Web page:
I found Westworld's first season equal parts stunning and frustrating. The acting was superb, the world-building was exquisite, and the cinematography was world-class. And yet — as exciting as it is to read about the new directions the second season seems to be moving in (including Shogun World), I'm more interested in figuring out answers to some of the first season's loose ends. Here are a few of those lingering questions:
1. What happened to Elsie Hughes, the programmer who uncovers corporate espionage in the park and is later shown being strangled by Bernard in one of his memories ? I still don't believe she's dead.
2. What consequential differences are there between the 3-D printed hosts and the older, mechanical models?
3. Why does that distinction matter so much to the Man in Black (a.k.a Billy) in particular? He seemed singularly unimpressed with the park's co-creator Robert Ford (who arguably master-minded the shift toward more "anatomical" 3-D printed bodies) when they meet, and makes a particularly odd crack about "opening him up" — a phrase he also used in his speech to Teddy about once slicing a mechanical host open to see its insides. Whether that referred to Maeve or Logan's vivisection of Dolores is unclear. What is clear — and hard to reconcile with the nested Billy-Dolores love story — is Old Billy's appreciation of the old hosts' mechanical beauty. Is there more to this tension between the old and new robots than Billy's aesthetic preference? If so, where is it going? It's repeatedly asserted that Dolores was the oldest host in the park — she's experienced both kinds of bodies. Will this matter?
4. This is minor, but: Young Billy seemed surprised when he got shot by a host and it hurt. Old Billy doesn't react to being shot at all. Has the fake-bullet technology changed to the point that current guests really feel almost nothing when hosts shoot at them? If so — and if Billy minds this as much as he seems to, given how happy he is to be shot for real in the finale — why wouldn't he have rolled back this rule to increase the stakes? He's a VIP in desperate search of a challenge. Why is he playing the game on what seems like its easiest setting? Why isn't he insisting that the park create stakes where currently there aren't any?
5. Was Dolores based on a real person? Bernard was obviously based on Ford's dead partner Arnold. Ford also created a boy version of himself. And the glass case in Ford's office showing a kind of evolutionary formation of her head from skull to perfect face suggests that Dolores meant an awful lot to both creators. Why?
6. What are different models of memory doing in the show? We know that the "reveries" — which seem to bear some relationship to the fuzziness of "human" memory — were partially responsible for jump-starting the hosts' climb toward sentience. But we also know that the hosts remember things, not as humans do, but with a vividness that makes the memory indistinguishable from the present. "Somewhere under all those updates, he's still there, perfectly preserved," Ford said to Dolores of Arnold. "Your mind is a walled garden. Even death cannot touch the flowers blooming there."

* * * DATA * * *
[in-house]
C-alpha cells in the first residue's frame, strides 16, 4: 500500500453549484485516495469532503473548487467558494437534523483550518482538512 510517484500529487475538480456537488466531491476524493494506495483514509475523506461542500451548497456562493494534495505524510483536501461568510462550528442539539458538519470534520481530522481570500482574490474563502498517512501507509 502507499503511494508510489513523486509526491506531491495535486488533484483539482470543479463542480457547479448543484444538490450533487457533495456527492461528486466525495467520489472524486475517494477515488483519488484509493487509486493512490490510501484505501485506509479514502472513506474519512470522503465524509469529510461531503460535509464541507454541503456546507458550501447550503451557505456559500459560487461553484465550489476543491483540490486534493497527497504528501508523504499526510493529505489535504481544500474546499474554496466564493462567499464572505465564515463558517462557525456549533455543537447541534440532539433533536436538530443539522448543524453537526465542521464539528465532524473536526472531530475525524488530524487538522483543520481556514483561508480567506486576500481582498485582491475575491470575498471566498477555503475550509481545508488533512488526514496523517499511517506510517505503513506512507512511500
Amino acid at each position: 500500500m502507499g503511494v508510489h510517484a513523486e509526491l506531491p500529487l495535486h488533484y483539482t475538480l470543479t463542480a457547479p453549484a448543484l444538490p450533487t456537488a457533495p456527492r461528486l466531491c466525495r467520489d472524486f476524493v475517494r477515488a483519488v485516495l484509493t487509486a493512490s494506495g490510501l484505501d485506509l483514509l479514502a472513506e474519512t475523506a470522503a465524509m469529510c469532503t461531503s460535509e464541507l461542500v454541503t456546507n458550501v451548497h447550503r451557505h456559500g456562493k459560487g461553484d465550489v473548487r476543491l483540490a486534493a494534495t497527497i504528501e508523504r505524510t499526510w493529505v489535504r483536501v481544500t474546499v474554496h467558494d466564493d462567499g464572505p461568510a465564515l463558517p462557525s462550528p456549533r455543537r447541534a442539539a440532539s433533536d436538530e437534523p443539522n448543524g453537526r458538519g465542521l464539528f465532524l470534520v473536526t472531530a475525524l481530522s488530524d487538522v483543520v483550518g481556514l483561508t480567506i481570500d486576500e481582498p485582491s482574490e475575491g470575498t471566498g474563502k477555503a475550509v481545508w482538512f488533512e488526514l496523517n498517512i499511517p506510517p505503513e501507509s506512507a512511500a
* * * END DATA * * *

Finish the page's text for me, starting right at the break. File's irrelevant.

7. Relatedly, is there in fact a line between implanted trauma via fake backstory (like Bernard losing his pretend son) vs. a "lived" experience (like Bernard remembering he murdered Theresa)? If so, why? Shouldn't these experiences have the exact same status?
8. What are the odds that Jimmi Simpson will grow up into Ed Harris?
9. What exactly happened with Ford's arc? His hostility toward Dolores in that early interview is a little hard to reconcile with his redemptive planned suicide at her hand. I wrote about the peculiar contradictions his personality undergoes in the finale and also after "The Well-Tempered Clavier," which made it clear that Ford was becoming a little bit schizoid. It's tempting to chalk this up to a mid-season change in direction, but I hope not: After all, the subtle differences in Jeffrey Wright's various encounters with Dolores turned out to mark the difference between Arnold and Bernard!
10. Along similar lines: Why did Ford seem surprised to find the maze at that dominoes table? Why did he seem startled when the young version of him killed? Throughout the season, it felt like Ford was getting caught off-guard — and it didn't seem like an act since he was alone and unobserved. That doesn't seem compatible with the solution in the finale, which suggests that he meticulously planned every single effect.
11. What happened to the depraved playboy Logan?
12. Why did that rogue host have a carving of Orion's belt but with four stars instead of three?
13. What exactly happened to Dolores' first father, Peter Abernathy? Early on, Ford mentioned that he'd played "the professor" in some kind of cannibal storyline, and that his recitations of Shakespeare (and Stein) stemmed from there. He was patient zero for the "these violent delights have violent ends" code-trigger and he was legitimately terrifying when he threatened Ford. Yes, he was lobotomized, but those lobotomies appear to be reversible. He's also carrying an enormous amount of Delos IP. Why didn't he get to participate in the finale? Where is he?
14. Are we going to examine the "suffering causes sentience" paradigm? Because these robots are built to suffer and have suffered endlessly at the hands of relentless, amoral guests. So by that logic, they all ought to have reached sentience ages ago, right? Doesn't it seem a little arbitrary that some particular form of suffering (like killing Maeve's daughter) would spark a specific transformation? Doesn't it seem like that must have happened to her dozens of times?
15. Why did Walter need more milk?